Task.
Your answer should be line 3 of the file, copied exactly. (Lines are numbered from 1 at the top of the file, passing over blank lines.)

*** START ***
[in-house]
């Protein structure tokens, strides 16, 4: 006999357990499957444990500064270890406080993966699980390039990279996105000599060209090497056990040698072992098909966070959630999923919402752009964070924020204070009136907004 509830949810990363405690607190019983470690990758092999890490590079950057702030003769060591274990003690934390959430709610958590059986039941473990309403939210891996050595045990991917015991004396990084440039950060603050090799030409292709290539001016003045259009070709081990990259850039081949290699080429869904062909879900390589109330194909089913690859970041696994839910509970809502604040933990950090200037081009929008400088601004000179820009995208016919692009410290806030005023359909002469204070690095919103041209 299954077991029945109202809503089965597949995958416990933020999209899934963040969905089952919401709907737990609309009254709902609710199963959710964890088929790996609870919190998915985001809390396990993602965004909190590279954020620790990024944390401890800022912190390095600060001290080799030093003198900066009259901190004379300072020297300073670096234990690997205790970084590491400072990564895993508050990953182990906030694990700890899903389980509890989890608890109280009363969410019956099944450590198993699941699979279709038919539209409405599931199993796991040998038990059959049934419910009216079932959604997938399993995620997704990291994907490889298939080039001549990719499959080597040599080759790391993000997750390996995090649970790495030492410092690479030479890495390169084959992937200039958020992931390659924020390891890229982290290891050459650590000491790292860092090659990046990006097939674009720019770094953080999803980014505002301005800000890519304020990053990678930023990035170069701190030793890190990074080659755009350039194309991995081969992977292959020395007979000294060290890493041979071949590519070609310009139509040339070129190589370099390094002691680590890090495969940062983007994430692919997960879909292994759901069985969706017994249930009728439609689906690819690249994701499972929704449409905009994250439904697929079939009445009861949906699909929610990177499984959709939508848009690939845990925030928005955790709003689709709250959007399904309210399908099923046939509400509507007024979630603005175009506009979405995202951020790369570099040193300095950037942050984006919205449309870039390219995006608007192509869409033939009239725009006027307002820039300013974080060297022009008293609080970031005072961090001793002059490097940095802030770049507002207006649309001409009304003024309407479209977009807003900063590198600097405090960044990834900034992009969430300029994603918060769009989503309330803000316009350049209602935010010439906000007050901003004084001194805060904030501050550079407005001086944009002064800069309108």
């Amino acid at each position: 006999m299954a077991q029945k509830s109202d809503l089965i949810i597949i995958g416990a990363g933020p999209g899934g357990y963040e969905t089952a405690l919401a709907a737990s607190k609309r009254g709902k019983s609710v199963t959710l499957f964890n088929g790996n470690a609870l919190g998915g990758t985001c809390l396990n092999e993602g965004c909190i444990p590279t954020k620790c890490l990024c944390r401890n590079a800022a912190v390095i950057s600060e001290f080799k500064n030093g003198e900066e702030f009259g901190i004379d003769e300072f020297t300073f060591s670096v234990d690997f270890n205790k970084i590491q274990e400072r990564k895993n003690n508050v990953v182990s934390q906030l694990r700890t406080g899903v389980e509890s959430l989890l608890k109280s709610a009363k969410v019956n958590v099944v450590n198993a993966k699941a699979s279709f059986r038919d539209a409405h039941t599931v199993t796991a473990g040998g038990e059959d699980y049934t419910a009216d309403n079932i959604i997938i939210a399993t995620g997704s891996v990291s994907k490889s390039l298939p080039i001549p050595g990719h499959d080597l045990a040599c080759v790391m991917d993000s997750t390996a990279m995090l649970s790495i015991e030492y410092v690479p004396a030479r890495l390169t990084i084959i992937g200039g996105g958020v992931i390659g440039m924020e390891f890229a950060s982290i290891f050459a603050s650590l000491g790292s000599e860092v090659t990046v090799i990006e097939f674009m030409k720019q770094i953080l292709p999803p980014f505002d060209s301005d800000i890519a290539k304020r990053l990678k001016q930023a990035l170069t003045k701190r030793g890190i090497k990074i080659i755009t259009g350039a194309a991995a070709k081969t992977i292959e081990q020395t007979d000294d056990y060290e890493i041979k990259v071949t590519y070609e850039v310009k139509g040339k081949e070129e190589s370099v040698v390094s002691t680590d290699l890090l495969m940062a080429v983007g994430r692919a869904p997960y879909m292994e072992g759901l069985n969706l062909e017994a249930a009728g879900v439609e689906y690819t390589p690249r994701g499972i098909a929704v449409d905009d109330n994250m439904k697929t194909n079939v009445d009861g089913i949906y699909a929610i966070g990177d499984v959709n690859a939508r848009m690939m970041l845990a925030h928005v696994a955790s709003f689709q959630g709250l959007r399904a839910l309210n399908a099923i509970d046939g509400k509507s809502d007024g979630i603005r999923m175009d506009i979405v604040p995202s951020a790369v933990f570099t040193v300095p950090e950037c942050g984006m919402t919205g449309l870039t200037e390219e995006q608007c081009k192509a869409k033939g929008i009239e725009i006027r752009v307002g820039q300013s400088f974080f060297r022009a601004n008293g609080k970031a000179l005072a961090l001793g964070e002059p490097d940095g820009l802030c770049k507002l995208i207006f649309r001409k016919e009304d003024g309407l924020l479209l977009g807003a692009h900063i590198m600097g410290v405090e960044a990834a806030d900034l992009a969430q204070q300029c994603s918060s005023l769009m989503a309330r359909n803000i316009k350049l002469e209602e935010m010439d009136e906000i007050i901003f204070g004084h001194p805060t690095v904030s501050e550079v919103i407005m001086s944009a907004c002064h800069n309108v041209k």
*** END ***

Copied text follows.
């Amino acid at each position: 006999m299954a077991q029945k509830s109202d809503l089965i949810i597949i995958g416990a990363g933020p999209g899934g357990y963040e969905t089952a405690l919401a709907a737990s607190k609309r009254g709902k019983s609710v199963t959710l499957f964890n088929g790996n470690a609870l919190g998915g990758t985001c809390l396990n092999e993602g965004c909190i444990p590279t954020k620790c890490l990024c944390r401890n590079a800022a912190v390095i950057s600060e001290f080799k500064n030093g003198e900066e702030f009259g901190i004379d003769e300072f020297t300073f060591s670096v234990d690997f270890n205790k970084i590491q274990e400072r990564k895993n003690n508050v990953v182990s934390q906030l694990r700890t406080g899903v389980e509890s959430l989890l608890k109280s709610a009363k969410v019956n958590v099944v450590n198993a993966k699941a699979s279709f059986r038919d539209a409405h039941t599931v199993t796991a473990g040998g038990e059959d699980y049934t419910a009216d309403n079932i959604i997938i939210a399993t995620g997704s891996v990291s994907k490889s390039l298939p080039i001549p050595g990719h499959d080597l045990a040599c080759v790391m991917d993000s997750t390996a990279m995090l649970s790495i015991e030492y410092v690479p004396a030479r890495l390169t990084i084959i992937g200039g996105g958020v992931i390659g440039m924020e390891f890229a950060s982290i290891f050459a603050s650590l000491g790292s000599e860092v090659t990046v090799i990006e097939f674009m030409k720019q770094i953080l292709p999803p980014f505002d060209s301005d800000i890519a290539k304020r990053l990678k001016q930023a990035l170069t003045k701190r030793g890190i090497k990074i080659i755009t259009g350039a194309a991995a070709k081969t992977i292959e081990q020395t007979d000294d056990y060290e890493i041979k990259v071949t590519y070609e850039v310009k139509g040339k081949e070129e190589s370099v040698v390094s002691t680590d290699l890090l495969m940062a080429v983007g994430r692919a869904p997960y879909m292994e072992g759901l069985n969706l062909e017994a249930a009728g879900v439609e689906y690819t390589p690249r994701g499972i098909a929704v449409d905009d109330n994250m439904k697929t194909n079939v009445d009861g089913i949906y699909a929610i966070g990177d499984v959709n690859a939508r848009m690939m970041l845990a925030h928005v696994a955790s709003f689709q959630g709250l959007r399904a839910l309210n399908a099923i509970d046939g509400k509507s809502d007024g979630i603005r999923m175009d506009i979405v604040p995202s951020a790369v933990f570099t040193v300095p950090e950037c942050g984006m919402t919205g449309l870039t200037e390219e995006q608007c081009k192509a869409k033939g929008i009239e725009i006027r752009v307002g820039q300013s400088f974080f060297r022009a601004n008293g609080k970031a000179l005072a961090l001793g964070e002059p490097d940095g820009l802030c770049k507002l995208i207006f649309r001409k016919e009304d003024g309407l924020l479209l977009g807003a692009h900063i590198m600097g410290v405090e960044a990834a806030d900034l992009a969430q204070q300029c994603s918060s005023l769009m989503a309330r359909n803000i316009k350049l002469e209602e935010m010439d009136e906000i007050i901003f204070g004084h001194p805060t690095v904030s501050e550079v919103i407005m001086s944009a907004c002064h800069n309108v041209k």